Mariano Rivera understood what Steve Jobs, Lao Tzu and Bruce Lee understood: that simplicity is an art and a strength, a source of joy and beauty and power.
Sports are fascinating because of what they reveal in terms of a person's capacity for concentration under pressure, under the threat of defeat -- what the sports commentators, without irony, often refer to as "character". As a teenager I trained as an amateur athlete in track and field and I remember a coach telling me, "in the latter part of a race pressure is preventing adequate oxygen from entering your brain, therefore you are becoming stupider and will make mistakes." The same dynamic operates not only in sports but in every occupation -- most act less intelligently as the threat of loss increases. Sports reveal fortitude under stress, a quality that humanity has always prized because it is the key talent of the warrior, and war is one of the few constants in human history, hence society's endless fascination with athletes: they offer us a ritual re-enactment of one of the traits that have helped societies, groups and individuals withstand and even overcome monstrous circumstances.
Perhaps no position in sport is more demanding than that of the relief pitcher. Closers of our generation are called into the game in the final inning: the relief pitcher's job is to preserve the victory, or maintain the possibility of triumph, thus there is no space or sentiment for error. Early in the game any athlete in any sport can make a mistake but still recover and ultimately win; the reliever does not have this freedom: they must deliver without lapse in application because any blunder would be fatal. There have not been many athletes who are as focused under pressure than the New York Yankees' reliever Mariano Rivera, and this assessment comes not only because of his record-breaking regular season statistics (652 career saves) but his superhuman performance in the playoffs. From 1996 to 2009 the New York Yankees won five World Series championships; on four of those occasions it was Rivera who closed the game. For 19 years it has been almost impossible for opponents to inflict a wound in the final inning as long as the Yankees possessed this magic shield.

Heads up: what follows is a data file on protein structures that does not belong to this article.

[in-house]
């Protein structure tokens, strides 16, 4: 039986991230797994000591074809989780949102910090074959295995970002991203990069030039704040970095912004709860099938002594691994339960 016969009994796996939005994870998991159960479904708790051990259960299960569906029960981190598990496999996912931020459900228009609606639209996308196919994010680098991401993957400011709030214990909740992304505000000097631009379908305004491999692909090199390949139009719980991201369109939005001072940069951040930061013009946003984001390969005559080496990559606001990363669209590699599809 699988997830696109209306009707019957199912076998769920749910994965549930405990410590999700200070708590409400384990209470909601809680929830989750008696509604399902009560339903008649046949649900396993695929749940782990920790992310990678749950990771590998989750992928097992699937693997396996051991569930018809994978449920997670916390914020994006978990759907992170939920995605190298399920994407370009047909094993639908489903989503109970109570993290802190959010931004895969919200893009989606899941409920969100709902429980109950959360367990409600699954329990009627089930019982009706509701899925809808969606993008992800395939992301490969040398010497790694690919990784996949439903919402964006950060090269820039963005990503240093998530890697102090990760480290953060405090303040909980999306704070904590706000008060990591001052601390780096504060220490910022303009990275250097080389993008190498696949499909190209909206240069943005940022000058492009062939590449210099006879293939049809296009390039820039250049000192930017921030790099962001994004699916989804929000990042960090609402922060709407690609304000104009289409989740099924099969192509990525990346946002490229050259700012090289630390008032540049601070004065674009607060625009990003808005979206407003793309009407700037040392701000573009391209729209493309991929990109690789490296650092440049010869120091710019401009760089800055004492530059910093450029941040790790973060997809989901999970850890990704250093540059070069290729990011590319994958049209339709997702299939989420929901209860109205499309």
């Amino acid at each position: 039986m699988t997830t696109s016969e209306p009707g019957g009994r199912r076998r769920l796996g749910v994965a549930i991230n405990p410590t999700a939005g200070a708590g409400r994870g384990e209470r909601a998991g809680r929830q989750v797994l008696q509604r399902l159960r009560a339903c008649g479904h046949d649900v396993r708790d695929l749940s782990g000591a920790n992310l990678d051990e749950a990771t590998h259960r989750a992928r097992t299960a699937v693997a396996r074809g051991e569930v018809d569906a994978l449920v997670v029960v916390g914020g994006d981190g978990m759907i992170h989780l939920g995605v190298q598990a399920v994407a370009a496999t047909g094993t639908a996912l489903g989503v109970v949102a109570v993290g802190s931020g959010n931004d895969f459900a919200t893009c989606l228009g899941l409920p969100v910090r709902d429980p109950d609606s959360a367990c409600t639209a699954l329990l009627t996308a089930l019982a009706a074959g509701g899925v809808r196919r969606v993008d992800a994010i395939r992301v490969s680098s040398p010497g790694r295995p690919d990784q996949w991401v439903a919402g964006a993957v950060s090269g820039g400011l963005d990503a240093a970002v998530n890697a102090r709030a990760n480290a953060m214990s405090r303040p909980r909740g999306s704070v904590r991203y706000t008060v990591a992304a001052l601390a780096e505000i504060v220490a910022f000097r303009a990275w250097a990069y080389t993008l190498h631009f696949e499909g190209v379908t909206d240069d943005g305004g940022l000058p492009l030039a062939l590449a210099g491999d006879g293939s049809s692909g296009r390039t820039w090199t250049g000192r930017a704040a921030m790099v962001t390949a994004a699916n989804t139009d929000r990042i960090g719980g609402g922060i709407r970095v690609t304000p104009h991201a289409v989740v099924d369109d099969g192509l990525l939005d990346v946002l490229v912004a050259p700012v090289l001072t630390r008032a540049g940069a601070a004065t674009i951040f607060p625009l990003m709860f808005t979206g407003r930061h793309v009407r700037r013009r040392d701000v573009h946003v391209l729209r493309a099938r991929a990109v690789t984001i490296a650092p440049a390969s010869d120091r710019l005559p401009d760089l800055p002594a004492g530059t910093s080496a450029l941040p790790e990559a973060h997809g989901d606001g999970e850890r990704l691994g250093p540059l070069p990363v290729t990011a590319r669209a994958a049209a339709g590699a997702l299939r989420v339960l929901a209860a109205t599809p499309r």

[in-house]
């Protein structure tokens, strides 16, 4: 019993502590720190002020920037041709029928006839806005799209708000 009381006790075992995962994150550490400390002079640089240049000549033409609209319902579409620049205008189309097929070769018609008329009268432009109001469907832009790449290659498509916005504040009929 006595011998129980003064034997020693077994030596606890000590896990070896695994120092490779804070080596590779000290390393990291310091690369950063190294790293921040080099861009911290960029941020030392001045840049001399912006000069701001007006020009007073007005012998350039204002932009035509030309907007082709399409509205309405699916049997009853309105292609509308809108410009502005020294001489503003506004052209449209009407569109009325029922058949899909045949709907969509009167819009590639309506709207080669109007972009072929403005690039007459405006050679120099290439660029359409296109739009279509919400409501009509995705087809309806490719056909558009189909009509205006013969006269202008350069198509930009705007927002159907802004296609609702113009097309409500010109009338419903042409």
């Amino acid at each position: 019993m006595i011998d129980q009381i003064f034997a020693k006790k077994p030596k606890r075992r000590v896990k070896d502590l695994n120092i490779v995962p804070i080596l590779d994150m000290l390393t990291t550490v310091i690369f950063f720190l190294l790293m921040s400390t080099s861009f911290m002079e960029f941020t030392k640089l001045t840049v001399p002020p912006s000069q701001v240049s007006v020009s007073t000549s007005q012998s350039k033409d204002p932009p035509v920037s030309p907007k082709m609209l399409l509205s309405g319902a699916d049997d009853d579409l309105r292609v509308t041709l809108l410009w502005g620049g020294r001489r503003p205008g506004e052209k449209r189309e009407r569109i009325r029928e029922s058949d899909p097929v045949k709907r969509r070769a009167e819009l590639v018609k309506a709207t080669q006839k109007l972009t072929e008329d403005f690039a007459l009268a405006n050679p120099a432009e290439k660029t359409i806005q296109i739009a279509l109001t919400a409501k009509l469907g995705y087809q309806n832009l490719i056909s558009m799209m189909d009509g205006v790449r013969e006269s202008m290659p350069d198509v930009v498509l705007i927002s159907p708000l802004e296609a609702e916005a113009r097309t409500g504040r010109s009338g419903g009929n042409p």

Rivera, widely acclaimed as the greatest relief pitcher in baseball history, is retiring at the end of this season. Interestingly, he is one of the few athletes who appears to have no enemies: every stadium that the Yankees have played in this year has organized a celebration in honour of him. For example, the Minnesota Twins gave him a rocking chair comprised of broken bats called the "Chair of Broken Dreams" in recognition of the bats that he shattered with his relentlessly precise-cut fastball. As well, teams have contributed to his charitable institute, the Mariano Rivera Foundation, which provides more than $500,000 -- one of the largest sums by any athlete -- in the U.S. and his native Panama to build elementary schools, provide computers and mentors to marginalized young people.
Rivera retires as an enigma -- someone that only a goddess with a magnifying glass could fathom. He always exhibited the same temperate presence whether on the field or off of it, or whether he won or lost. He viewed his talent as a spiritual gift: he came into baseball throwing the ball at 90 mph but for some reason -- he himself said it was because of divine intervention -- his pitches suddenly started clocking in at 95 mph. Along with the velocity was his remarkable capacity to contain, organize and channel his passion; what hidden experience, mechanism and interpretation produced such an unprecedented capacity for concentration? His qualities are striking because they are lacking in contemporary society: our age of consumption, continuous self-advertisement and technical innovation promotes an indulgent, fluid, externally oriented persona rather than a character defined by internal composure, trust and generosity.
Thomas Ponniah is an Affiliate of the David Rockefeller Center for Latin America Studies and an Associate of the Department of African and African-American Studies at Harvard University.
Photo: Samuel Globus/flickr
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